The WHO works with 153 partners in 114 countries to monitor the distribution of flu strains. They recommend which strains should be vaccinated against each year, and in the event that a new strain develops pandemic potential, they are ready to deliver diagnostics, vaccines, and other treatments worldwide. Additionally, programs such as the CDC’s One Health initiative are working to educate the public about zoonotic diseases, and to coordinate the actions of various experts to improve public health.
Air pollution and climate change
Ninety percent of the world’s population breath polluted air every day. The WHO consider air pollution a top ten risk to global health. In a one-two punch, the predominant cause is the burning of fossil fuels, which itself is a major contributor to climate change. This is a separate issue expected to cause a quarter of a million additional deaths per year from malnutrition, malaria, diarrhea and heat stress between 2030 and 2050. Some studies suggest that climate change will expose 49% of the world’s population to disease carrying mosquitos by 2050.
Scary! What can I do? What are others doing?
It is scary, but there’s a lot being done on many fronts to tackle these issues.
Awareness is the first step, and if you’ve stayed with us this far, you’re on the right track. The CDC, the WHO, and many other non-governmental organizations (NGOs) are doing amazing and brave work to keep us ahead of these global health threats. Learning more through their online resources, and contributing financially are great things to do. Consider having conversations with friends and family to help educate them on the dangers, and the things that can be done to minimize risks.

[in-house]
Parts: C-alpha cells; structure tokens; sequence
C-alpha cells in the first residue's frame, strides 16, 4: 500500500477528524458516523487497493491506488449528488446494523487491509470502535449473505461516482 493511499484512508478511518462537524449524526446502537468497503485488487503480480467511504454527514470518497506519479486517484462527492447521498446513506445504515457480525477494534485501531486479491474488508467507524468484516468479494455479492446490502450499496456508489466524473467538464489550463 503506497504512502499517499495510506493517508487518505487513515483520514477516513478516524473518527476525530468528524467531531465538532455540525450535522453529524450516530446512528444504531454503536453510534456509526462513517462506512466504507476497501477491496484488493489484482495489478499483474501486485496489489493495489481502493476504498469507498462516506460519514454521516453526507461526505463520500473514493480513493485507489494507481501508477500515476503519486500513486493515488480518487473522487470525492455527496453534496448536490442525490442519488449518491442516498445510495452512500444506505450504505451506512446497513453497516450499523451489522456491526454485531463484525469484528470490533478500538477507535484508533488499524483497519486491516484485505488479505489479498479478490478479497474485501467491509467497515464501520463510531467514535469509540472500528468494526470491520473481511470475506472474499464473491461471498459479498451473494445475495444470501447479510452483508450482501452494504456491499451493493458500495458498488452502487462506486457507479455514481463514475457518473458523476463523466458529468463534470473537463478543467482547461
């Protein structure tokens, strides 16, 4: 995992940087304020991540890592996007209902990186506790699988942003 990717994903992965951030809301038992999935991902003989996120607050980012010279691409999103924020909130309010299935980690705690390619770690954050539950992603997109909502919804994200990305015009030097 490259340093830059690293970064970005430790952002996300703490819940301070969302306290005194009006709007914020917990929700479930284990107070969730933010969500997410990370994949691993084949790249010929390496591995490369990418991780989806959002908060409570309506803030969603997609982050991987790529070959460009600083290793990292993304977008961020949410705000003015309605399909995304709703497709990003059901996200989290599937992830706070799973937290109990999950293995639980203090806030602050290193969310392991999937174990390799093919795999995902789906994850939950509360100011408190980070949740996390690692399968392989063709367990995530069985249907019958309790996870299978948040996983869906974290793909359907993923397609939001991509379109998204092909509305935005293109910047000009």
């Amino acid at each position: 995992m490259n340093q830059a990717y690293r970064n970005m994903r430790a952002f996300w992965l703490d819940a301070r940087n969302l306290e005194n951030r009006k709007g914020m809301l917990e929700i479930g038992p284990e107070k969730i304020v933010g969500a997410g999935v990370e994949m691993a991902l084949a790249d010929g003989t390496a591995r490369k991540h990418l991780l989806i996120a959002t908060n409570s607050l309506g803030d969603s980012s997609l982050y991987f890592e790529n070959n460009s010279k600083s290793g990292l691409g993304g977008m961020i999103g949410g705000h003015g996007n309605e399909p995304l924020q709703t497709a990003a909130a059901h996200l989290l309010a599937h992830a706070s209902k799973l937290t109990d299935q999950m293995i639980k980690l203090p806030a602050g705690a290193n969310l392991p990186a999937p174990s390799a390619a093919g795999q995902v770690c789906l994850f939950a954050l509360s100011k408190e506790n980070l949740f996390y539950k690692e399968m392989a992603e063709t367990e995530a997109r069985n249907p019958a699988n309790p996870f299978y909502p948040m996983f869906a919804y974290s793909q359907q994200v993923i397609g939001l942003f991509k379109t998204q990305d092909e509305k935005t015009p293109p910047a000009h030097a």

Many of these issues are starting to be mitigated by new technologies such as personalized consumer engagement to educate and remind patients about treatments. Smart medication containers promote adherence, as do apps that connect consumers to pharmacies so that they can get refill reminders, order refills for deliveries, and connect directly to pharmacists with their questions.
Noncommunicable diseases outcomes are being improved by streamlined access to primary care through services such as CVS’s MinuteClinics, Walmart Care Clinics and access to providers via telehealth technology.
Artificial intelligence and machine learning are being used for everything from diagnosing diseases, developing new drugs, assisting in surgeries for better outcomes and predicting potentially pandemic viruses.
Advanced traps with sensors and AI are allowing researchers to create highly accurate real-time risk maps to control diseases such as malaria, dengue and zika.
Technologies such as renewable energy, electric cars and efficient LED lightbulbs are helping with air pollution and climate change.
We’re committed to doing everything we can to improve the health of all. Through research project with top universities such as Stanford and SMU, and through analytics and technology development, we’re aiming to move healthcare forward. Please partner with us to advance healthcare systems in the U.S. and around the world!